I regret to inform you that I recently had the misfortune of reading The Bad Beginning.  In fact, to compound this misery, seventy-six of my sixth grade students joined me in this extreme streak of bad luck.  For the past two weeks we have been distressing daily over the injustices suffered by the Baudelaire orphans.  Many of us have lost sleep in order to learn if the children survived yet another round of evil.  As distressing as the loss of their parents was, reading about the horrendous Count Olaf was almost more than we could bear. Personally I found myself regularly urging the children to run, run as fast as they could to find the police.  I am sure many people thought I had lost my marbles if they observed me yelling at the book.  I did not have the heart to explain my agony and spoil their day by sharing the misery of the Baudelaire orphans.

 I am also curious if there may be more to Mr. Poe than meets the eye.  His miserable cough does have the effect of making one feel sorry for him.  However, I fear that Mr. Poe is hiding a mysterious past. Is it possible his cough is actually a nervous reaction that occurs only when he fears other are close to discovering his secret?  It does seem as if the great misfortune affecting the Baudelaire orphans is the complete lack of stable, reliable adults in their lives, starting with the loss of their parents. (And I am not at all convinced their parents are dead.  I fear Count Olaf may be holding them prisoner on a remote and dreary island. Maybe someone needs to investigate further?)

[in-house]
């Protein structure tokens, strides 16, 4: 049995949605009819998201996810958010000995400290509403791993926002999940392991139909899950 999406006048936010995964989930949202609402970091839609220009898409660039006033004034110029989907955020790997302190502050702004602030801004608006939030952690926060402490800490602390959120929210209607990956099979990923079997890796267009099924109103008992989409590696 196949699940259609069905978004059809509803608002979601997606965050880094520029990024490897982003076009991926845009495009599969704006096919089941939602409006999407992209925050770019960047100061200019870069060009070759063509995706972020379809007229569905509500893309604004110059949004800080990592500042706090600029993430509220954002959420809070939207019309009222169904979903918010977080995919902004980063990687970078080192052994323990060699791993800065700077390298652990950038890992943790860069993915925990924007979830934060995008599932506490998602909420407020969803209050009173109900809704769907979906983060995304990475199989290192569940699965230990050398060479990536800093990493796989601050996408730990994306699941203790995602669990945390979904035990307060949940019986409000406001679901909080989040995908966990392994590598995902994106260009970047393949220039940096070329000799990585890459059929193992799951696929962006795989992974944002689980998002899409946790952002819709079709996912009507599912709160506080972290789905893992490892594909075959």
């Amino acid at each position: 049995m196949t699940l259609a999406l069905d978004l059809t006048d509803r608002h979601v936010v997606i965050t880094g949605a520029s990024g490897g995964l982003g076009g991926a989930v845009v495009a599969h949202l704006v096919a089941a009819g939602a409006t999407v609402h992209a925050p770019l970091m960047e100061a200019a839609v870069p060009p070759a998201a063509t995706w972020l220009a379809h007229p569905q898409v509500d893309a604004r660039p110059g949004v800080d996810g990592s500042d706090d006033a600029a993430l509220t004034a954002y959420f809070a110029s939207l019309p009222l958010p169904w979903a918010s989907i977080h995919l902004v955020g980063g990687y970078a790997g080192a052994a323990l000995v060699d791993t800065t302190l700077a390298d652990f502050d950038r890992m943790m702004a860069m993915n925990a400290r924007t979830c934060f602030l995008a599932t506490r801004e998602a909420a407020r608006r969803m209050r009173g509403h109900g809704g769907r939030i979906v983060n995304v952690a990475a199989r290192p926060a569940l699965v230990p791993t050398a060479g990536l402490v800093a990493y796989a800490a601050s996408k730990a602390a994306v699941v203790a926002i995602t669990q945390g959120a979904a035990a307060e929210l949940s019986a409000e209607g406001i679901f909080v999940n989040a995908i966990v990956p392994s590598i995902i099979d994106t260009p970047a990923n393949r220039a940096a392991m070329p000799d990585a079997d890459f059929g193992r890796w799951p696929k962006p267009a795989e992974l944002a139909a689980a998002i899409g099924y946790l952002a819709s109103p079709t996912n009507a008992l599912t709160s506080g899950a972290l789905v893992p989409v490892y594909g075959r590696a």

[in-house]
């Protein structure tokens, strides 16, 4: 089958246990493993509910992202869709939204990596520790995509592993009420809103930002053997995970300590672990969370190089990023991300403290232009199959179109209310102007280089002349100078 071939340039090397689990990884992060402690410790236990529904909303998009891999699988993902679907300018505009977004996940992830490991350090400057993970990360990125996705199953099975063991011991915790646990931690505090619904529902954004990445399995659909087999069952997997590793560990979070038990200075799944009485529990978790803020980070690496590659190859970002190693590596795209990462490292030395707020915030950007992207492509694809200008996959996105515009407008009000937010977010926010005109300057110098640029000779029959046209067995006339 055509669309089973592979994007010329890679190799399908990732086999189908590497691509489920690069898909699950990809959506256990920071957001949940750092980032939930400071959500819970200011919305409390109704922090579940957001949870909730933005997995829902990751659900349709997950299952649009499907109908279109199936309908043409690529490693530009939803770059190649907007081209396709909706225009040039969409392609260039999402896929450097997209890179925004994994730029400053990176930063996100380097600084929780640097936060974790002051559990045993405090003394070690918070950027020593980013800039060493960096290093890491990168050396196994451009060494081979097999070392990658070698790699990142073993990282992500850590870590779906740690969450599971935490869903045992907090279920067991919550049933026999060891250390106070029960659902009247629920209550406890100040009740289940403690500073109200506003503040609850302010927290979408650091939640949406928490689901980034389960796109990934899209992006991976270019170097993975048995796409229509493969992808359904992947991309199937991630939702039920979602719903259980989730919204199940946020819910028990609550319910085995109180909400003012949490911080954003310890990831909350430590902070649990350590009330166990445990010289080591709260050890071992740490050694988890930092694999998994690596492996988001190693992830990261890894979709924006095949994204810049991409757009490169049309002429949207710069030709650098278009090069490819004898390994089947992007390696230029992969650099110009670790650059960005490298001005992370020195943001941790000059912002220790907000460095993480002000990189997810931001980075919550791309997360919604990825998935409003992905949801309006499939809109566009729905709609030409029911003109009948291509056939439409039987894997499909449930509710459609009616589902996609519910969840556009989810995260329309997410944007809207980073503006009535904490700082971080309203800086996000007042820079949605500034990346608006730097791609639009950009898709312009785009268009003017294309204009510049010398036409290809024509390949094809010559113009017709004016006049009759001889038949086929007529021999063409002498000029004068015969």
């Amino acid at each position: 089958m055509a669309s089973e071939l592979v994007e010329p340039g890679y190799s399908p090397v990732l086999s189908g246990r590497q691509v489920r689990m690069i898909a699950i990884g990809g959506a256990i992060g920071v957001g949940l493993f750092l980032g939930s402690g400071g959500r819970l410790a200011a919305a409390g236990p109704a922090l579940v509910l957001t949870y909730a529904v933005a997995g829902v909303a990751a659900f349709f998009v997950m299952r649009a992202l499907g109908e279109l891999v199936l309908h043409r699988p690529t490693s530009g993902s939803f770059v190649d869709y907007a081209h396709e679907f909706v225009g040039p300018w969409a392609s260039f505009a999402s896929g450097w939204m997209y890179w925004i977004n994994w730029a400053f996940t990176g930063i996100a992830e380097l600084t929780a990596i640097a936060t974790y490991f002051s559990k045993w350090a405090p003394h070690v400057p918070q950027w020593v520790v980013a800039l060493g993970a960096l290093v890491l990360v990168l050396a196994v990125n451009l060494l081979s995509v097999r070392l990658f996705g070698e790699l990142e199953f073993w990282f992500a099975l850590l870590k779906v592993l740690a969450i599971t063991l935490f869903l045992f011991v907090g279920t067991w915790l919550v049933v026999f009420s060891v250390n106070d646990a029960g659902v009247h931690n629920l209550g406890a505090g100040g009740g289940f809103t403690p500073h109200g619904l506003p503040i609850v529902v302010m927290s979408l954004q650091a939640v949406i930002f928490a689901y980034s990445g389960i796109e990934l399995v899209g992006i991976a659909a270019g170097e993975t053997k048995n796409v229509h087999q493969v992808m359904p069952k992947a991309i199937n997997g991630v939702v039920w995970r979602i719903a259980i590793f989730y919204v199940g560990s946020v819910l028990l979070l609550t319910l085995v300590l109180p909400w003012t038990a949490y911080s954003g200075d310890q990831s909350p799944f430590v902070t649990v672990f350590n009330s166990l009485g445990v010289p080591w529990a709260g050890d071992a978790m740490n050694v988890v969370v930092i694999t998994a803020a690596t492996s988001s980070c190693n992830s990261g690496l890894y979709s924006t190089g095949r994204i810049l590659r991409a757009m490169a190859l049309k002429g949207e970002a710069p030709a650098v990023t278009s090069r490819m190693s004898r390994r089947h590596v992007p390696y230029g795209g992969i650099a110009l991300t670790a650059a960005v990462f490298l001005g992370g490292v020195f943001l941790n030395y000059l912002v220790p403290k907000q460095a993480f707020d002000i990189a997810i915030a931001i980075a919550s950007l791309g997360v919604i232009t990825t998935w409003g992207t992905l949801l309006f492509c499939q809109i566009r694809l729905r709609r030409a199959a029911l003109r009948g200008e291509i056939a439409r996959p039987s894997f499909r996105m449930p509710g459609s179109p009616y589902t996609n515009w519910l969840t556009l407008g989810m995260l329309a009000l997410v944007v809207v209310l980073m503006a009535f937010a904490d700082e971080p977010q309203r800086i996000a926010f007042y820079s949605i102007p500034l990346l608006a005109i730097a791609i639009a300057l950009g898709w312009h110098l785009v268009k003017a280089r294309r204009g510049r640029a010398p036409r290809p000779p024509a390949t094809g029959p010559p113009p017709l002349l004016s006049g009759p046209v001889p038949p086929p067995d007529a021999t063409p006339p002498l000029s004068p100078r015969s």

Unfortunately, tomorrow is our last day of school.  I feel I must share with you the sad news that many of my students, myself included, will continue to read about the Baudelaire orphans over the summer. While that is certainly a gloomy way to spend one’s summer, we feel we need to continue on this journey with the orphans.  We will regularly be venturing into our public libraries in order to search for the rest of the volumes detailing the sad misfortunes of the orphans.